At the same time, the new ability to convey maps, charts, and pictures in a uniform and permanent way meant that older theories in cartography, astronomy, anatomy, and botany could be checked against new observations.
The Printing Press as an Agent of Change : History of Information
The use of this new technology produced unexpected results. How the differing reactions to the changes brought about by printing shaped subsequent European society is most clearly seen in Eisenstein's extended discussion of the role print culture played in shaping religious debates before and after the Protestant Reformation. There had been many earlier heretical movements within the Catholic Church before Luther's posting of his 95 theses.
But the dissemination and greater permanence of print culture allowed his challenge to have a much greater impact. Moreover, the competitive nature of the printing industry, which was driven by a desire for sales, provided a new, more public outlet for controversies, and insured that what began as a scholarly dispute between theologians gained an international audience. Reformation impulses and the printing industry fed off and accelerated one another in an age where religious materials were popular sellers. Differing Catholic and Protestant attitudes towards print culture resulted in two widely divergent historical paths.
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In Protestant lands, approval of vernacular bibles led to encouragement of greater lay literacy and a closer tying of biblical lore with developing national cultures. In Eisenstein's view, the differences in Catholic and Protestant reactions to printing were not due solely to theological differences, or to Protestants being more enlightened or trusting of their congregations. Some individual Protestant leaders were hostile to the changes wrought by printing, particularly the wider dispersal of controversial books to lay audiences.
But areas under Protestant control were generally less able to implement censorship of the presses than the more centralized governments of Catholic areas.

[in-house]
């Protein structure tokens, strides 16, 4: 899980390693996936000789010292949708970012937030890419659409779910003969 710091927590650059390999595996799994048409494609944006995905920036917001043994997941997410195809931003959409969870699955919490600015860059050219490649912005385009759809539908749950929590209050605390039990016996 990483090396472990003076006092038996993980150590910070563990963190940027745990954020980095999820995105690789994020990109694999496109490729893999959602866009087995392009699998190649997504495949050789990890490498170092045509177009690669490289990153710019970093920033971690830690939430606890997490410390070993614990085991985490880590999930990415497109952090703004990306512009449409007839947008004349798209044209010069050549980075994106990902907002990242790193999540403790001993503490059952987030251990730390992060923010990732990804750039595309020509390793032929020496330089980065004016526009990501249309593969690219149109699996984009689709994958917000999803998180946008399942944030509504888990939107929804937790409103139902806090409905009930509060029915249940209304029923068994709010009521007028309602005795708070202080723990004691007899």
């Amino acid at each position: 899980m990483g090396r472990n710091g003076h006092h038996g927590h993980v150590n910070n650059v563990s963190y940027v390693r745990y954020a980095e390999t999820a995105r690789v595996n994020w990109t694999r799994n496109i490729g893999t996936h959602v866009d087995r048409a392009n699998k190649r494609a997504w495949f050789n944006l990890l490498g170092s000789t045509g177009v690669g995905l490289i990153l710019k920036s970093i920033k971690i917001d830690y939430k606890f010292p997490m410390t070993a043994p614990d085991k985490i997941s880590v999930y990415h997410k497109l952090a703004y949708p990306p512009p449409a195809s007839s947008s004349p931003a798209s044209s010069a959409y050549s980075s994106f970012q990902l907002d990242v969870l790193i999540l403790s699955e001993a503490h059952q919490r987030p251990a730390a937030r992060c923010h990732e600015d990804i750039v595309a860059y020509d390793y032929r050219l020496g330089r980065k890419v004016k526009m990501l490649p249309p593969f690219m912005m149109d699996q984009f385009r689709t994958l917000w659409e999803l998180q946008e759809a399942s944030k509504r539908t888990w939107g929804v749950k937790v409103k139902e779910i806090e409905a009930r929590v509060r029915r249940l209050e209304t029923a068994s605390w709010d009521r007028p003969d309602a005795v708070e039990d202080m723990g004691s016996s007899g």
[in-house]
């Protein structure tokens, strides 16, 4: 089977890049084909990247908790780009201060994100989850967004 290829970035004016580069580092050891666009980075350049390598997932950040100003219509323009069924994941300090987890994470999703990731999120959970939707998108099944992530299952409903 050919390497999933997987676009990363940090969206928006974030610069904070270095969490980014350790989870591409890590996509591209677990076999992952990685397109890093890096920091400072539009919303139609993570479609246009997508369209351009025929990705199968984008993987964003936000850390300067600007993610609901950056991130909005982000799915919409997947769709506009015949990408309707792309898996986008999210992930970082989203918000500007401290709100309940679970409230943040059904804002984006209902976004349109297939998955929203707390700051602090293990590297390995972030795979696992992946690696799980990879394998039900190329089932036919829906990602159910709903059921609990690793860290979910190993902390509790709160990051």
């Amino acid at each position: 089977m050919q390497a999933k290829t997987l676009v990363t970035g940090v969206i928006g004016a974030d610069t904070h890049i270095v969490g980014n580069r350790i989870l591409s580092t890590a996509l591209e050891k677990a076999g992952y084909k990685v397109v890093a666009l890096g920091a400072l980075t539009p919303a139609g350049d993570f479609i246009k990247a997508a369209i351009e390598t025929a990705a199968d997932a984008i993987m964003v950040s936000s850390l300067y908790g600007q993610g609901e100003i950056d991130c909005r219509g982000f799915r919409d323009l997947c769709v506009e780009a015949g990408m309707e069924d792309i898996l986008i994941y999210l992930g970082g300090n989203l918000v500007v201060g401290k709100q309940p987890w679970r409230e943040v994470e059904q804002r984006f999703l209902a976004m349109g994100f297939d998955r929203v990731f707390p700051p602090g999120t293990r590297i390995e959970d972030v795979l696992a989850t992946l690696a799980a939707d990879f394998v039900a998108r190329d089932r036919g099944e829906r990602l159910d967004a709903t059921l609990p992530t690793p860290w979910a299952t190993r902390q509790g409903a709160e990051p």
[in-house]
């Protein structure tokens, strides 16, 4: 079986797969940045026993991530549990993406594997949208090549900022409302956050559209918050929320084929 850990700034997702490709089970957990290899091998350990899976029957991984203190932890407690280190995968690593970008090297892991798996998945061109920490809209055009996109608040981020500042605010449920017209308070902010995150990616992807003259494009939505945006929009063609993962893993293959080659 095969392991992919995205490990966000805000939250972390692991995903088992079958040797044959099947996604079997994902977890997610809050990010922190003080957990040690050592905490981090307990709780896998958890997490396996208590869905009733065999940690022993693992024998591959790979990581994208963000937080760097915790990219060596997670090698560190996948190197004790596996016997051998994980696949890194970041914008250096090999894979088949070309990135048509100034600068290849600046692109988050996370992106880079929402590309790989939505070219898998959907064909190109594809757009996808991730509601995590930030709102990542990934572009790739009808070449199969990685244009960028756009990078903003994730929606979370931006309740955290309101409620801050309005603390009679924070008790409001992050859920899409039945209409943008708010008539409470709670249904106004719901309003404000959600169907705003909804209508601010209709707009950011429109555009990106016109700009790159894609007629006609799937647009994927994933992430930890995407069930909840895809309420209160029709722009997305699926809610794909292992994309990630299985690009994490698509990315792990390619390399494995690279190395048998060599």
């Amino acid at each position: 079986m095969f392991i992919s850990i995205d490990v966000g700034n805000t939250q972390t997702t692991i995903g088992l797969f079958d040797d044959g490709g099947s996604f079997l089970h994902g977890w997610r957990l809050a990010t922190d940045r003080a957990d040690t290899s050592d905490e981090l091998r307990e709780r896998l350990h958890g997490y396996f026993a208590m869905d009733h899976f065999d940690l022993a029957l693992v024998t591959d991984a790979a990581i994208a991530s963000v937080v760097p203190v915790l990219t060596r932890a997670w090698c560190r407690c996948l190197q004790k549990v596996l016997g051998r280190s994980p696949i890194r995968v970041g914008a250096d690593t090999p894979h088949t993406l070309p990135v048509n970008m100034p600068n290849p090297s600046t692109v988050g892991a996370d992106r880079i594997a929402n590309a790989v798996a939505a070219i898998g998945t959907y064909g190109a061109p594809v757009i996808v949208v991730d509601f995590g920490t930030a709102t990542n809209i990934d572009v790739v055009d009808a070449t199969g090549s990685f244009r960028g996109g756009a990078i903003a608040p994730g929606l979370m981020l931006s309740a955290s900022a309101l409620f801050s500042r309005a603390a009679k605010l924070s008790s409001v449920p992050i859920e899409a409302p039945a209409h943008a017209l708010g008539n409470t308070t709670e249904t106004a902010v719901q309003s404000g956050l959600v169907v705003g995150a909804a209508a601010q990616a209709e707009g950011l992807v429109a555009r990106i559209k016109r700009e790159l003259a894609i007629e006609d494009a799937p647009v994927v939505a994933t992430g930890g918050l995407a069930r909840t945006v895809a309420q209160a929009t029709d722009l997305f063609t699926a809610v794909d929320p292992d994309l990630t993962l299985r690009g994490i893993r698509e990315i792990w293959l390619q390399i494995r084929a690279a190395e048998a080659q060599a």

A Working Letter
One of the most important events in the shaping of early print culture was the successful rebellion of the Netherlands. In their small, semi-autonomous provinces, numerous printing presses sprang up that operated relatively free of censorship, and provided an outlet for authors, even within areas held by the Counter-Reformation.
Books coming off the clandestine presses proved impossible for the Counter-Reformation to block, with significant impact for both religion and science.
While the main focus of The Printing Press is limited to a relatively small group of already-literate elites, Eisenstein believes that the changes which print culture brought to the early modern world eventually transformed Western society at large. By focusing on a fundamental shift in mentality, which came about due to a basic change in communication and collective memory, and the advent of uniform duplication, Eisenstein's book anticipates many areas of interest in recent intellectual history.
Her conception of a cosmopolitan "Republic of Letters" created by the new printing technology that transcended national borders has been carried on by historians of the Enlightenment and eighteenth-century thought such as Dena Goodman.
On the other hand, Eisenstein in expressed frustration that many of the artificial borders in intellectual history that she had tried to bridge in The Printing Press still dominated discussions of European development. Studies of Renaissance and early European print culture generally remain unrelated to work on the Enlightenment tradition and eighteenth-century thought. According to Eisenstein, recent work on the printing industry, such as that done by Robert Darnton and Roger Chartier, has greatly expanded practical knowledge of book production, but these studies generally treat books chiefly as a commodity, with little reference to the ideas they contain, or the views held by their propagators.
Eisenstein's approach in The Printing Press still holds potential as a promising approach to some of the more vexing questions of European early modern history.
In this Book
Sherman, Peter Stallybrass, H. Arthur Williamson, and Calhoun Winton. Table of Contents. Cover Download Save. Title Page p.
Copyright Page p. Table of Contents pp. Acknowledgments p.
Introduction pp. Chapter 1- Errata Lists and the Reader as Corrector pp. Chapter Seeing the World in Print pp. A Conversation with Elizabeth L. After printing, large-scale data-collection did become subject to new forms of feed-back which had not been possible in the age of scribes. Ultimately, gifted boys who might have become preachers simply became publicists instead.
Yet Erasmus sounded a similar theme. In thus celebrating the carrying power of their publications, both Defoe and Erasmus were actually ringing variations on an old scribal theme. Nevertheless, the grouping of main topics seems remarkably similar to later procedures and quite unlike earlier ones. Balisage en TEI.
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